The Purple Balloon by Chris Raschka

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Synopsis

When a child becomes aware of his pending death (children tend to know long before the rest of us even want to consider it), and is given the opportunity to draw his feelings, he will often draw a blue or purple balloon, released and unencumbered, on its way upward. Health-care professionals have discovered that this is true, regardless of a child's cultural or religious background and researchers believe that this is symbolic of the child's innate knowledge that a part of them will live forever. . . .

 

In disarmingly simple and direct language, accompanied by evocative potato print illustrations, Raschka in conjunction with Children's Hospice International (CHI), creates a moving, sensitive book that is also a phenomenally useful tool to talk about death. The message of the book is clear: talking about dying is hard, dying is harder, but there are many people in your life who can help.

 

Children's Hospice International (CHI), a nonprofit organization founded in 1983, is paving the way for the establishment of children's hospice and related services worldwide.

 

About Chris Raschka

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CHRIS RASCHKA, the 2012 Caldecott Medalist, is an avid bike rider and wrote a 2010 New York Times op-ed piece, "Braking Away," about the importance of obeying the rules of the road while on a bicycle. He has written and/or illustrated over 30 books for children, including the 2012 Caldecott Medal winner A Ball for Daisy, which was also a New York Times Best Illustrated Book and described byThe Horn Book in a starred review as "noteworthy for both its artistry and its child appeal." His other books include the 2006 Caldecott Medal winner, The Hello, Goodbye Window by Norton Juster; the Caldecott Honor Book Yo? Yes!, and the ALA-ALSC Notable Children's Book Good Sports.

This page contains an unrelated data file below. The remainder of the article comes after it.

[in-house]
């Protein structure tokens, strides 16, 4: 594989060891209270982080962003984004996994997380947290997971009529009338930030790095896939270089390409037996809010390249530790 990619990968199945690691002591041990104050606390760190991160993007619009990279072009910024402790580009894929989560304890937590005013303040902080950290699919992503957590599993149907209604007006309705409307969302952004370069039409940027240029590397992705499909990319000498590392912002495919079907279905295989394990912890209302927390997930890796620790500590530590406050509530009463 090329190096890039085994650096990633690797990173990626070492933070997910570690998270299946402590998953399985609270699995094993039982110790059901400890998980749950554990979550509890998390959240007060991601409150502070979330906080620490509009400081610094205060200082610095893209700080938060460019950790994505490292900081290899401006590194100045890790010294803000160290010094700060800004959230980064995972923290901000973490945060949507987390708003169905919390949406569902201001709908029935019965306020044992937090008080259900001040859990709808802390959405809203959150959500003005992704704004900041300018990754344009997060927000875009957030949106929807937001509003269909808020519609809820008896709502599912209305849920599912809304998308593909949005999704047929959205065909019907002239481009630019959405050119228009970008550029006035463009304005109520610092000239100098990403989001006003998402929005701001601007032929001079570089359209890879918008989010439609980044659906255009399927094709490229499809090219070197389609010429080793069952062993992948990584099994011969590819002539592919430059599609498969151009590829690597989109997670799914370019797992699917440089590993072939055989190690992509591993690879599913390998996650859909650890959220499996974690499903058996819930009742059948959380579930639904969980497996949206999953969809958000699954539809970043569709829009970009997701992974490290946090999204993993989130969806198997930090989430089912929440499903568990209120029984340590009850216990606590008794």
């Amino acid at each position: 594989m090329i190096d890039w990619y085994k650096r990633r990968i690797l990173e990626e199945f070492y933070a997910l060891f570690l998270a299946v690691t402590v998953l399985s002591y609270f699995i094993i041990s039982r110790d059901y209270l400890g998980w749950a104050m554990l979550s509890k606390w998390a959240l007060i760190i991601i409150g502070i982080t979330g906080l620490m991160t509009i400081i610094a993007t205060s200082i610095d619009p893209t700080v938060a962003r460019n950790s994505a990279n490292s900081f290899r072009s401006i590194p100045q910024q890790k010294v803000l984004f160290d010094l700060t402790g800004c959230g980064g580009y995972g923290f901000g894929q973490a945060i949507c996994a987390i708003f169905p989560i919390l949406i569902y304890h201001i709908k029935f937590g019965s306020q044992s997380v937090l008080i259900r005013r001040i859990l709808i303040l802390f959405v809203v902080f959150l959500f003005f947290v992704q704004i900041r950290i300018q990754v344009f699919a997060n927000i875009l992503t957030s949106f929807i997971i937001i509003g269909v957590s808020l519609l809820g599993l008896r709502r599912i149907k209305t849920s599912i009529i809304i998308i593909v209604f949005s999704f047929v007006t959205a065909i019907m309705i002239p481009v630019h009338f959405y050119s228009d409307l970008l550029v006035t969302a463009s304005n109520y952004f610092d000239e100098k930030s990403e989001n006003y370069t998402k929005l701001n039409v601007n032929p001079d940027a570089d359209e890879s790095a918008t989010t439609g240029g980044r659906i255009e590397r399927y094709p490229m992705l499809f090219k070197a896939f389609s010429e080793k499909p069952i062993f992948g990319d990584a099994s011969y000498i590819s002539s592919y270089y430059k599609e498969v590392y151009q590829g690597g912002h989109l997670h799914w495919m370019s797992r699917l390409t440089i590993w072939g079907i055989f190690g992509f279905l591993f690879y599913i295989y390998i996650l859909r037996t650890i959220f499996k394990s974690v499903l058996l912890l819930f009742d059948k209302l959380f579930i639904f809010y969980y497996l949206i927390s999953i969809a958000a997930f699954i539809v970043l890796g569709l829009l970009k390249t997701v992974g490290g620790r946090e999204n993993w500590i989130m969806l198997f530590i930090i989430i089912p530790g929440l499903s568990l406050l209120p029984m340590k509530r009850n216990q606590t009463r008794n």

Author Residence: New York, NY
 
Published June 27, 2012 by Schwartz & Wade. 32 pages
Genres: Young Adult, Children's Books.

Unrated Critic Reviews for The Purple Balloon

Kirkus Reviews

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Using a metaphor almost universally found in the art of dying children, an image of a purple balloon floating free, this deceptively simple and beautifully direct narrative introduces first the passing of an older balloon and then—“There is only one thing harder to talk about than an old person d...

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Publishers Weekly

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Raschka eases into his distressing subject by first depicting an old person's lined face, on a green balloon, and a child's face on a red balloon.

Apr 16 2007 | Read Full Review of The Purple Balloon

BookIdeas.com

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Seven Ponds

Created in conjunction with Children’s Hospice International, The Purple Balloon by Chris Raschka offers a way for parents, families, friends, and hospital workers to broach how to explain death to a child.

Aug 17 2012 | Read Full Review of The Purple Balloon

Reader Rating for The Purple Balloon
67%

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